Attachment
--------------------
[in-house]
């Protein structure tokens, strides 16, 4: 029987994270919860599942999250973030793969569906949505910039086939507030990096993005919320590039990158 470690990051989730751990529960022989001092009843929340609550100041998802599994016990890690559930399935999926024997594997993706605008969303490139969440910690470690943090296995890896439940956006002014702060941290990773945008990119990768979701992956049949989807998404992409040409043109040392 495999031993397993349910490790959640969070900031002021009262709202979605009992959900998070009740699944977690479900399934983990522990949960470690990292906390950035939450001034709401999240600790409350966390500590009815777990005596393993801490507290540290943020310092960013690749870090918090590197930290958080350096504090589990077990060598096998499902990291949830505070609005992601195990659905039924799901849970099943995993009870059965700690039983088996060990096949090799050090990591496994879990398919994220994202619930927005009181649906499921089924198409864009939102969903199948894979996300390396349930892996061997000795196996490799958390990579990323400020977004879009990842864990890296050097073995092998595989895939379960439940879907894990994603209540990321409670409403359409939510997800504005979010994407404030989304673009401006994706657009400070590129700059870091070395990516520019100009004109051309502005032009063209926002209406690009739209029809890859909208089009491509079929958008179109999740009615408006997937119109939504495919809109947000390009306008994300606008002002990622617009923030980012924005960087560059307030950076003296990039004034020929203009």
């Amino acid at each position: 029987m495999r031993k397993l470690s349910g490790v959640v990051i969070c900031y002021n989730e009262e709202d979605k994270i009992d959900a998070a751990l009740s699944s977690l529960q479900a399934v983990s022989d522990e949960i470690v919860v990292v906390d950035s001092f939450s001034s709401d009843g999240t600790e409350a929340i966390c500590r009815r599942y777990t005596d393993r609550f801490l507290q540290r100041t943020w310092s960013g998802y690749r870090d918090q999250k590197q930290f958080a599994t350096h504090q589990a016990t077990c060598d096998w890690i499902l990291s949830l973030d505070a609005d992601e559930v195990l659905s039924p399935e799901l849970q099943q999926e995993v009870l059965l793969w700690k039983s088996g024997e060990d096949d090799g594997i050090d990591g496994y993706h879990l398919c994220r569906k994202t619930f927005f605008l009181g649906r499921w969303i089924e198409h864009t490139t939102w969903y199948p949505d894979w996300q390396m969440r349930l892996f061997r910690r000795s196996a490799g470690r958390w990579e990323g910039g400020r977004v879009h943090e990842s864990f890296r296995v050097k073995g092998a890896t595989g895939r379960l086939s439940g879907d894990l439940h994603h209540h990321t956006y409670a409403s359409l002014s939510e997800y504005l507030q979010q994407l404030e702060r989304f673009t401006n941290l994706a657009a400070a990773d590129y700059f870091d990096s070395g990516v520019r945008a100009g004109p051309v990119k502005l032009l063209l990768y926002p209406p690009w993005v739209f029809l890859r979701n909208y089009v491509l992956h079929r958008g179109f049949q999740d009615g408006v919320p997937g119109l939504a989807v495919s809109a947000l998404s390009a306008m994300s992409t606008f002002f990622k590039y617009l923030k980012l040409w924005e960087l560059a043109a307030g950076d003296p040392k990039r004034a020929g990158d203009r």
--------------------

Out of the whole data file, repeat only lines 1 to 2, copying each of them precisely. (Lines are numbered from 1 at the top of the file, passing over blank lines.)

[in-house]
């Protein structure tokens, strides 16, 4: 029987994270919860599942999250973030793969569906949505910039086939507030990096993005919320590039990158 470690990051989730751990529960022989001092009843929340609550100041998802599994016990890690559930399935999926024997594997993706605008969303490139969440910690470690943090296995890896439940956006002014702060941290990773945008990119990768979701992956049949989807998404992409040409043109040392 495999031993397993349910490790959640969070900031002021009262709202979605009992959900998070009740699944977690479900399934983990522990949960470690990292906390950035939450001034709401999240600790409350966390500590009815777990005596393993801490507290540290943020310092960013690749870090918090590197930290958080350096504090589990077990060598096998499902990291949830505070609005992601195990659905039924799901849970099943995993009870059965700690039983088996060990096949090799050090990591496994879990398919994220994202619930927005009181649906499921089924198409864009939102969903199948894979996300390396349930892996061997000795196996490799958390990579990323400020977004879009990842864990890296050097073995092998595989895939379960439940879907894990994603209540990321409670409403359409939510997800504005979010994407404030989304673009401006994706657009400070590129700059870091070395990516520019100009004109051309502005032009063209926002209406690009739209029809890859909208089009491509079929958008179109999740009615408006997937119109939504495919809109947000390009306008994300606008002002990622617009923030980012924005960087560059307030950076003296990039004034020929203009």